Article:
Berkshire Hathaway announced a $9.8bn writedown and 10,000 job losses at its Precision Castparts aircraft and industrial parts business as the coronavirus pandemic caused widespread pain for Warren Buffett's conglomerate.
Berkshire, which bought Precision for $32bn in 2016 in its largest acquisition, said Covid caused airlines to slash aircraft orders, resulting in significantly less demand for Precision's products. Revenues fell by about a third.
It also said results may continue suffering as the unit undertakes an "aggressive restructuring" to shrink operations to meet lowered demand. Precision had almost 33,500 employees at the end of last year, meaning it has since shed 30pc of its workforce.
Precision was not the only drag on Berkshire, which said the pandemic has caused "relatively minor to severe" damage to most of its more than 90 operating businesses, which include the BNSF railroad and Geico insurance.
Berkshire said it also took a $513m charge on its 26.6pc stake in Kraft Heinz, which on July 30 took writedowns on several of its businesses, including its Maxwell House and Oscar Mayer brands.
The charges hit Berkshire's bottom line, though the Omaha, Nebraska-based conglomerate nevertheless posted an 87pc increase in second-quarter net profit to $26.3bn because of unrealised gains on its investments in companies including Apple. Operating profit fell 10pc to $5.53bn.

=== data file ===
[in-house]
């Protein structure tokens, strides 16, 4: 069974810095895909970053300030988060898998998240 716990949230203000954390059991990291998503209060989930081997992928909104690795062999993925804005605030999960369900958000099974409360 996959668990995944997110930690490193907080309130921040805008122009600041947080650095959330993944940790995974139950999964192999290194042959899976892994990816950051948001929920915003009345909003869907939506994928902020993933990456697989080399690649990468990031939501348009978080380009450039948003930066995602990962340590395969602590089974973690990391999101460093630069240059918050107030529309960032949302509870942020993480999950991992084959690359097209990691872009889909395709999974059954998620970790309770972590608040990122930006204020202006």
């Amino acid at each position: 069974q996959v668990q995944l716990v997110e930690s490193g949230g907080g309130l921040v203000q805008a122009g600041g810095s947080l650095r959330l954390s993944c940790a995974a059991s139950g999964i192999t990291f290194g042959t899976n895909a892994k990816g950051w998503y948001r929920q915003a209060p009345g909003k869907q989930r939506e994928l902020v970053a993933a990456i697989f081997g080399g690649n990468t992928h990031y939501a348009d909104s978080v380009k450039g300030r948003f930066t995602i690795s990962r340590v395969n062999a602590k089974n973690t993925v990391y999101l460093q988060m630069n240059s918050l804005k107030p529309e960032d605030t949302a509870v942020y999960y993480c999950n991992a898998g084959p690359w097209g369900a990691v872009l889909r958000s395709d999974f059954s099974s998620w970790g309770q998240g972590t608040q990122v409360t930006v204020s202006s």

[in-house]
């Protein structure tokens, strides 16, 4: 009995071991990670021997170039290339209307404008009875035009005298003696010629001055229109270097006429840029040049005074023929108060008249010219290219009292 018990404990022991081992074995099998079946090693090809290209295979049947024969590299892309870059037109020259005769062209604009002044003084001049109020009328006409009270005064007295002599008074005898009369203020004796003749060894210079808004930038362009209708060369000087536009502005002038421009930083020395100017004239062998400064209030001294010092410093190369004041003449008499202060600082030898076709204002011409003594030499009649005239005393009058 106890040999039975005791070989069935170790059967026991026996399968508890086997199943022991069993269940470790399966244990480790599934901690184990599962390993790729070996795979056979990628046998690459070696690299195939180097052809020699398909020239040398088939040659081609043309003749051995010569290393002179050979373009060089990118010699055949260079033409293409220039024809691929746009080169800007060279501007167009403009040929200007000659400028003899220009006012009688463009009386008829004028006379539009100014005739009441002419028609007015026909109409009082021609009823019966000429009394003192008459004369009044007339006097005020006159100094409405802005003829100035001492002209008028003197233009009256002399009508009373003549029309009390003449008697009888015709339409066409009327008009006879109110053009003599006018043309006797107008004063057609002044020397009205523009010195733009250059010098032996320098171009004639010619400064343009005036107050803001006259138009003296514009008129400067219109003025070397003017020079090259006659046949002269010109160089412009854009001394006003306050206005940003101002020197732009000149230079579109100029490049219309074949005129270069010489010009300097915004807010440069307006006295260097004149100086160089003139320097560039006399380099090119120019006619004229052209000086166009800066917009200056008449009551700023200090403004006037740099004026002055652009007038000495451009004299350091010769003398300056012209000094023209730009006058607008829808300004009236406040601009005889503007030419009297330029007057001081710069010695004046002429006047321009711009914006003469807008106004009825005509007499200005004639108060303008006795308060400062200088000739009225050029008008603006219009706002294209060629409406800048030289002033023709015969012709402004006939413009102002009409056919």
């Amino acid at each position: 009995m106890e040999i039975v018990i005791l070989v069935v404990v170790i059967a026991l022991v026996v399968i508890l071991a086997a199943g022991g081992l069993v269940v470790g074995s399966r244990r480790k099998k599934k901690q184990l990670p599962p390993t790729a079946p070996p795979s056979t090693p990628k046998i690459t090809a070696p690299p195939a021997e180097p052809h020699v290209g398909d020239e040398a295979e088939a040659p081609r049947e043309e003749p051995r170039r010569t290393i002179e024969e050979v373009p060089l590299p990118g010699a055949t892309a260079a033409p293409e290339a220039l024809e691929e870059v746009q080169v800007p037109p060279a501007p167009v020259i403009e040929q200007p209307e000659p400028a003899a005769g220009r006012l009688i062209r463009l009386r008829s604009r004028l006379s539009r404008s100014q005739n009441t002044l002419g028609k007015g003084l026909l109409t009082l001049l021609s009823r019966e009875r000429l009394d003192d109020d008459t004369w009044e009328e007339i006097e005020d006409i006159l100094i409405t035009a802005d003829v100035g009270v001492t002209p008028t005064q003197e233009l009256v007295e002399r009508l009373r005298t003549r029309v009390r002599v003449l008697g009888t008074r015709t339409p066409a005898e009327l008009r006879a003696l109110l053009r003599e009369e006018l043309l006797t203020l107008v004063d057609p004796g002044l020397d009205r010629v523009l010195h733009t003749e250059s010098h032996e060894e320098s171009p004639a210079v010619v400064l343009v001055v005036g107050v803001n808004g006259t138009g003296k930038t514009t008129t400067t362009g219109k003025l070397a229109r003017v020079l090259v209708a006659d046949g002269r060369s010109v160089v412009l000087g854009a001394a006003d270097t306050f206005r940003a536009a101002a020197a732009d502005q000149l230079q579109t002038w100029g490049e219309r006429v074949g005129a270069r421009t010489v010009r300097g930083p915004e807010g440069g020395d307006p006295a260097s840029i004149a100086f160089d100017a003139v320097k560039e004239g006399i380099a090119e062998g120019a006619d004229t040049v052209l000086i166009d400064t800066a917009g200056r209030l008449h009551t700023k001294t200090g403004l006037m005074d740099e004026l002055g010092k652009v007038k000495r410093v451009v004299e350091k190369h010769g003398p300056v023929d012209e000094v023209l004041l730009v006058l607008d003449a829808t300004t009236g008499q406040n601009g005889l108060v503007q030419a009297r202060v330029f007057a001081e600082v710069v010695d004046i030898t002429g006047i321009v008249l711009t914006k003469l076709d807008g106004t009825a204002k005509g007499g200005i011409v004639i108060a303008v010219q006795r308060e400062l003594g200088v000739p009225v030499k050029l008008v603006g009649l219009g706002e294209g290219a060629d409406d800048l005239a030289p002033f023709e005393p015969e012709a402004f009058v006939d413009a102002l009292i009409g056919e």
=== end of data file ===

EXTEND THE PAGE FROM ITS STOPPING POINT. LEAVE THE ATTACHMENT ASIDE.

An accounting rule requires Berkshire to report unrealised stock losses and gains with net results, causing huge swings that Mr Buffett considers meaningless. Berkshire posted a $49.7bn net loss in the first quarter.
Revenue at the BNSF railroad fell 22pc and profit was down 15pc, reflecting reduced shipping volumes, while lower travel demand caused a 31pc revenue decline at the NetJets corporate jet unit.
In contrast, Geico said pretax underwriting profit increased fivefold to $2.06bn because people drove less often, resulting in significantly fewer accident claims.
However, that bump is likely to be temporary. Berkshire said Geico could suffer underwriting losses in the third and fourth quarters because it is giving $2.5bn of credits to customers who renew their car and motorcycle policies.
Berkshire also ended June with $146.6bn of cash and equivalents, in part because Mr Buffett exited his bet on the airline industry by selling $6bn of stock.
The group also repurchased shares worth a record $5.1bn in the quarter.